He always knew what was best. I had relatively no brain, no value outside of my execution of dictated tasks. Sometimes I felt like he tried, he would ask a question, but my answer would be quickly cut off or brushed off. It felt like he thought, “Ok, now that I got those trivial niceties out of the way, let’s move on to stuff that matters.”
But it mattered to me. I wanted to be listened to. Heard. Known. Acknowledged that I’m a person and not just a machine. Soon, I became conditioned. Home was my place to be a person. Work was my place to work as a machine. I soon began to stuff my ideas for improvement. I was affirmed that they didn’t matter. I began denying my strengths so that I could fixate on completing dictated tasks. I did as I was told.
There were at least 10 reasons I left that job. Not being allowed to use my unique strengths in even a small form to help the company was a significant one of them. If I stayed, I know I would be pigeon-holed into some uncomfortable box of a job. I know this because very few people liked what they did. They did what they were told. Not what they were made to do.
I came into the job giving it my all. Faithful with the tasks I was given. Open about my goals and strengths from the first interview. I wanted to use my resources to add value to the company. I cared about it.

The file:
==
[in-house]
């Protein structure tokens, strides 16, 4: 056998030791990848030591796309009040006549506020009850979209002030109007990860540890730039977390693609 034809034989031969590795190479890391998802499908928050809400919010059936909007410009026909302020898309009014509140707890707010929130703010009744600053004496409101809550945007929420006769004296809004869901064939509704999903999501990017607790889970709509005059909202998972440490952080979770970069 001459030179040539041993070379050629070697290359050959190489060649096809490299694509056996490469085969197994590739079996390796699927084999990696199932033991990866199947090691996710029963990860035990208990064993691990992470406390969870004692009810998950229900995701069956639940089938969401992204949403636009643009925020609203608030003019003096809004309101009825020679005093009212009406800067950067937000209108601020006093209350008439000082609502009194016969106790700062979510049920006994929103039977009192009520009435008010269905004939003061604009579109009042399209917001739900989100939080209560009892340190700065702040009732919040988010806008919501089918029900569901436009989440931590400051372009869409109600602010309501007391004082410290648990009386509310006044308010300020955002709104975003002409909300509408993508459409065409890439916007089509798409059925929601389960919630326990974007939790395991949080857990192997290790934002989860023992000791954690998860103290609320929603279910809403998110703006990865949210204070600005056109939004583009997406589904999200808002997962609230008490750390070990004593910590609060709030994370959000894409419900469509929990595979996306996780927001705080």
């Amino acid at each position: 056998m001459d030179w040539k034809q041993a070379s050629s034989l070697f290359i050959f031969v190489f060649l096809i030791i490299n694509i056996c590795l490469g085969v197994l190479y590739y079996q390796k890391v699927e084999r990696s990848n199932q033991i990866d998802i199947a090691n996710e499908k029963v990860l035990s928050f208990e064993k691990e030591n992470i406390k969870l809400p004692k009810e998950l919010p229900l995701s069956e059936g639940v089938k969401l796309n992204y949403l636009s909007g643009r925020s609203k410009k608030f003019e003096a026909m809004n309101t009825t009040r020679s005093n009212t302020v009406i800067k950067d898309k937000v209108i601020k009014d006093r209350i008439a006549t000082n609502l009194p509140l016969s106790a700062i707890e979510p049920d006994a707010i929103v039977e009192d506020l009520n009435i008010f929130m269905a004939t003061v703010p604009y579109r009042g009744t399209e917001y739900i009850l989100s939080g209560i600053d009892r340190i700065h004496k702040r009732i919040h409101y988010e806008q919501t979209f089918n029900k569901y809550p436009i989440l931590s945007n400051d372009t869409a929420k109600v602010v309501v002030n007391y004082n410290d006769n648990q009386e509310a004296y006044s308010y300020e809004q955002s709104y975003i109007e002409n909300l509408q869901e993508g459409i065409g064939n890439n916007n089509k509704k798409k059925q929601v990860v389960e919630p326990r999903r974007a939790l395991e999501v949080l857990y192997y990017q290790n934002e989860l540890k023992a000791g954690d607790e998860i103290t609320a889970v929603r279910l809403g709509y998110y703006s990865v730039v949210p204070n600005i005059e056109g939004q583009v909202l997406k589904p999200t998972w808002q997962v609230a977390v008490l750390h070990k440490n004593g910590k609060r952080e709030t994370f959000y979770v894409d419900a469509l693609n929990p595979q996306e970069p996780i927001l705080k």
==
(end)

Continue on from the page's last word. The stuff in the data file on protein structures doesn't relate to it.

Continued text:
Then I was scrunched. Forcibly shaped. They tried to fit me into an unfeeling, unthinking machine. It worked for several months. Then one day, I noticed that the shape I had accepted wasn’t me.
I realized that these work problems I cared about weren’t really my problems. This wasn’t my business. This is someone else’s. Someone who doesn’t care about me as a person. Who doesn’t see me as unique. Who will be ready and willing to fire me if I don’t fit their goals for me as a machine.
This is the point where most employees have this realization, but then stay at their job for the money. It becomes a transactional commitment - I’ll do this work and you give me money for it.
With their mouths they say “Yes, boss.” In their hearts they are saying to themselves “This isn’t who you are, this is just what you do. This business isn’t mine, it’s just work. "
When you give employees no chance to invest their unique strengths in your business, you create a purely transactional agreement for work. At that point, you can bet there will be no sense of employee ownership.
One of the best ways to strip employees of ownership is to refuse employees opportunities to invest themselves (their strengths/their hearts/their creativity) in your business.
When you don’t give employees a chance to invest, it’s not surprising they feel no sense of ownership.
My boss was trying to do what he thought was best. But he was operating out of fear and stress. He didn’t allow me to use my strengths because he knew it was risky to try my ideas and he didn’t want to take a risk. He wanted me to operate as a predictable machine, not offer ideas as a unique person. Unfortunately, that meant losing my strengths as an asset, losing the potential for high employee ownership and ultimately losing me as an employee.
I know you want what is best for your business. I know that it is unbelievably stressful and hard to take your hands off of things that are yours (you should see how hard it is for me to let Mike cook). But I do believe it is the best way. You cultivate an unbelievable sense of ownership when you simply let someone invest themselves in your business.
One small way to start today -
Ask your employees for ways you can improve an aspect of your business that you know needs work. Then listen to them. Intently, fully listen. That’s it.